All the latest news, ideas, and opinions from Denver's Independent Literary Center: lighthousewriters.org
by Cathy Bell
I only met James last December. Not long ago in the scheme of a life, but long enough to develop the kind of friendship where you skip the small talk and delve into the heart. And James had a lot of heart. Everyone who had a class or conversation with him, knows what I know—he was a thoughtful, kind, conscientious, deep-thinking man (and a little quirky, too).
James dedicated most of his retired life to writing his book White Fire in a Dark Sky, a beautiful and haunting exploration of how seeing his first total solar eclipse changed his life. It’s a story of a young science teacher on a mission to understand the feeling of impending doom during the eclipse, and the rigid, methodological way in which he went about solving the metaphysical mystery. He eventually realizes that science isn’t the only way to go about solving the unknown and begins discovering, or maybe re-discovering, the spiritual side of life. In the end, he said, he finds himself. James spent his life chasing total solar eclipses across the world and wrote it all down. I only had the privilege of reading the first six or so chapters, but I had looked forward to reading it all and buying the book someday. I guess we won’t know, now, how the story ended.
Exchanging memoir excerpts in workshop propels writers into each other’s lives, hearts, and heads. Even so, James made it even easier to bond with him. At the conclusion of my first class with James, he wrote to all of us:
I felt an unusual degree of trust with all of you. Everyone not only showed up on the page, you showed up on the couch (or in Richard’s case, a chair.) I had put some radically personal material into the pieces I gave you to read. I had never spoken about many of the incidents in the chapters you read and was worried about the appropriateness. Fortunately, the class responded with sensitivity and encouragement. After reading your responses, I remembered that I had a file of old correspondence—and this will surprise no one—I had saved a dozen letters, going back over 30 years, actual real life artifacts. Without your encouragement, I wouldn’t have dug out those old letters.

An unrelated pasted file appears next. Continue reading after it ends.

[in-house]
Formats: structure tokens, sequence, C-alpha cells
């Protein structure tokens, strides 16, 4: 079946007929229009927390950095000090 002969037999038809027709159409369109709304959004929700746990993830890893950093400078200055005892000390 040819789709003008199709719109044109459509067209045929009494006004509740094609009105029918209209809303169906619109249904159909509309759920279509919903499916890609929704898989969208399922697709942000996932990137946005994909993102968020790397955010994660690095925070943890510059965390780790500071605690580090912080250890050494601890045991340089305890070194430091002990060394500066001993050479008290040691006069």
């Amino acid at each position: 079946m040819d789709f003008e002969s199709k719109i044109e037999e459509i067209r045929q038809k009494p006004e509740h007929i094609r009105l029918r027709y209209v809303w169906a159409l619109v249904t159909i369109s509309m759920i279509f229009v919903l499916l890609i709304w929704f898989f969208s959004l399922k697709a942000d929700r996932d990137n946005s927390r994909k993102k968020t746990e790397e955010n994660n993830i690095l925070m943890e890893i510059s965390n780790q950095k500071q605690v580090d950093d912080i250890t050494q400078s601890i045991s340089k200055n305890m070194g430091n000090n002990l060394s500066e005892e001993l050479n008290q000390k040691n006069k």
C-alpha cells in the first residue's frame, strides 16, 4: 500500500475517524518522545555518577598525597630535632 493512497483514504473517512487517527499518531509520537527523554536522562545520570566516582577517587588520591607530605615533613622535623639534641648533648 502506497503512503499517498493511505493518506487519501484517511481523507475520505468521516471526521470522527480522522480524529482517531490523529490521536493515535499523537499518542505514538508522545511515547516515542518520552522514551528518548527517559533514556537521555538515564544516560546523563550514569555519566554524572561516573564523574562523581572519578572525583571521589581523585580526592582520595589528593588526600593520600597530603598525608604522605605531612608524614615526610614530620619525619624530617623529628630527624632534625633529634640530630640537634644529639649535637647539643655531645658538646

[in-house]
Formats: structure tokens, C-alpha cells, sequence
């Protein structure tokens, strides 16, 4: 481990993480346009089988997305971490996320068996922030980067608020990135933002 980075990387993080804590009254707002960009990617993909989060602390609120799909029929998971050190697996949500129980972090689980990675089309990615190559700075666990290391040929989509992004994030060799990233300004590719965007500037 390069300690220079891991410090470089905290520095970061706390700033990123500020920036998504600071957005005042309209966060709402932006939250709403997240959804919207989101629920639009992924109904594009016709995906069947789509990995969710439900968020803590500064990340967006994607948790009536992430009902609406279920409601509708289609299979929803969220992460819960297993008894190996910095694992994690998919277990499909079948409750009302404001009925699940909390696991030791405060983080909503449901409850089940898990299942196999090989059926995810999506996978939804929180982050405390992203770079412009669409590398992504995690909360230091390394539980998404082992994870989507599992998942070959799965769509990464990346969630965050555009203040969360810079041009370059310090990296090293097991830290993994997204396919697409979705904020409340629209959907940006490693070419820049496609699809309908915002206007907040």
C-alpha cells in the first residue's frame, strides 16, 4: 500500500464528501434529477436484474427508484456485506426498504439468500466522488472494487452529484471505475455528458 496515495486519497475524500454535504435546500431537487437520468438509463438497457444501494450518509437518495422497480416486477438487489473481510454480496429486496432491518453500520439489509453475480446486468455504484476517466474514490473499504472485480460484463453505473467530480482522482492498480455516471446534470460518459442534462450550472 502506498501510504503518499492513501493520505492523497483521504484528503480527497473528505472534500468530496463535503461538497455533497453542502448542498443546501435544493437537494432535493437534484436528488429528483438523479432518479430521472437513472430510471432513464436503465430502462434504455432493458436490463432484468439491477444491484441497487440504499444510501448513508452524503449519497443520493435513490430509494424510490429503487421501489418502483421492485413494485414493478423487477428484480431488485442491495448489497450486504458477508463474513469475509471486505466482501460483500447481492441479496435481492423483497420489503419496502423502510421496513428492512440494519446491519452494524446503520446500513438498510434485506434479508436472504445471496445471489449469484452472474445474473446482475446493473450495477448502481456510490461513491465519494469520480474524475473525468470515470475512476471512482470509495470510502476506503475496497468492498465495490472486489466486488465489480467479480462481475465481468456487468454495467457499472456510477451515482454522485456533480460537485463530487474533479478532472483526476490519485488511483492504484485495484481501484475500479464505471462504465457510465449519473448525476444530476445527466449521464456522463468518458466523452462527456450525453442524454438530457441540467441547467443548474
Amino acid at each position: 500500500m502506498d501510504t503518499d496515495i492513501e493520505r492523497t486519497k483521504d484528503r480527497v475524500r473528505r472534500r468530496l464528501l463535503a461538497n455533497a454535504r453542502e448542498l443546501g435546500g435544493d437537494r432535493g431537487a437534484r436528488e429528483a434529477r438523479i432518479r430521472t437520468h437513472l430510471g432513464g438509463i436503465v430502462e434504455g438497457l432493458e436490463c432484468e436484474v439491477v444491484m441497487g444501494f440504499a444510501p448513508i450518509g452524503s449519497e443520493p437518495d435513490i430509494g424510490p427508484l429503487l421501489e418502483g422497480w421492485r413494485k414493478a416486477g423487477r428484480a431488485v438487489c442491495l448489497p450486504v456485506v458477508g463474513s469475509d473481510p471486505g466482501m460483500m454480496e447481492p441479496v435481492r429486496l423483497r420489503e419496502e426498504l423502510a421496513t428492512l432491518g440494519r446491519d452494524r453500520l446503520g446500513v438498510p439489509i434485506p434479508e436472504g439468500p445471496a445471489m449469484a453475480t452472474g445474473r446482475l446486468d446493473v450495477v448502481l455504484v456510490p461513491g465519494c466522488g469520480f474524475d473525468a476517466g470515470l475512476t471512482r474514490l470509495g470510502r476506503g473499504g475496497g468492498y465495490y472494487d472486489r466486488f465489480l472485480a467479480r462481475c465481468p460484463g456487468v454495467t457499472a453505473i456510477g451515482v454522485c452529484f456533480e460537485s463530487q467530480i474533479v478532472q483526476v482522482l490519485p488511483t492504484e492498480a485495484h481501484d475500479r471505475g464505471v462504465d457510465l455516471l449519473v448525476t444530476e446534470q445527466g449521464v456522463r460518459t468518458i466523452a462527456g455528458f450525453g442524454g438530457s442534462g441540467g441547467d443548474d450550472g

James was excited, engaged, and appreciative. And his kind nature was ever-present. After he died, I re-read many of his emails and ran across a postscript that summed up his caring nature. I hadn’t been feeling well in workshop one night and a few days later he wrote:
PS. You looked kinda bedraggled and out of your usual spritely form the night of our last class. I wanted to fix you a cup of hot tea and read you a story. Hope you’re back on full stride now.
How can you not love someone who wants to make you tea and read you a story? And he was always trying to build up my confidence, not only in my writing, but in my critiques. I’ve always been a bit insecure that my suggestions or comments aren’t as deep and insightful as others in class, and James made it a point to tell me (more than once) that he loved my comments and always re-read them. He said they were perfect. He built me up as I’m sure he did for countless others.
James spent 40 hours a week or more on writing. He read every craft book he could get his hands on, studied other writers (mimicking their techniques), did writing exercises to mine his memories and experiences, wrote and rewrote his novel, and spent hours and hours critiquing his fellow writers’ work (in addition to comments, he’d make color-coded tables, include quotes or examples from other writers, and anything else he could think of to help a person be better). I had to remind myself often that James was retired, and I was not. Otherwise, I’d feel guilty that I wasn’t pushing myself hard enough.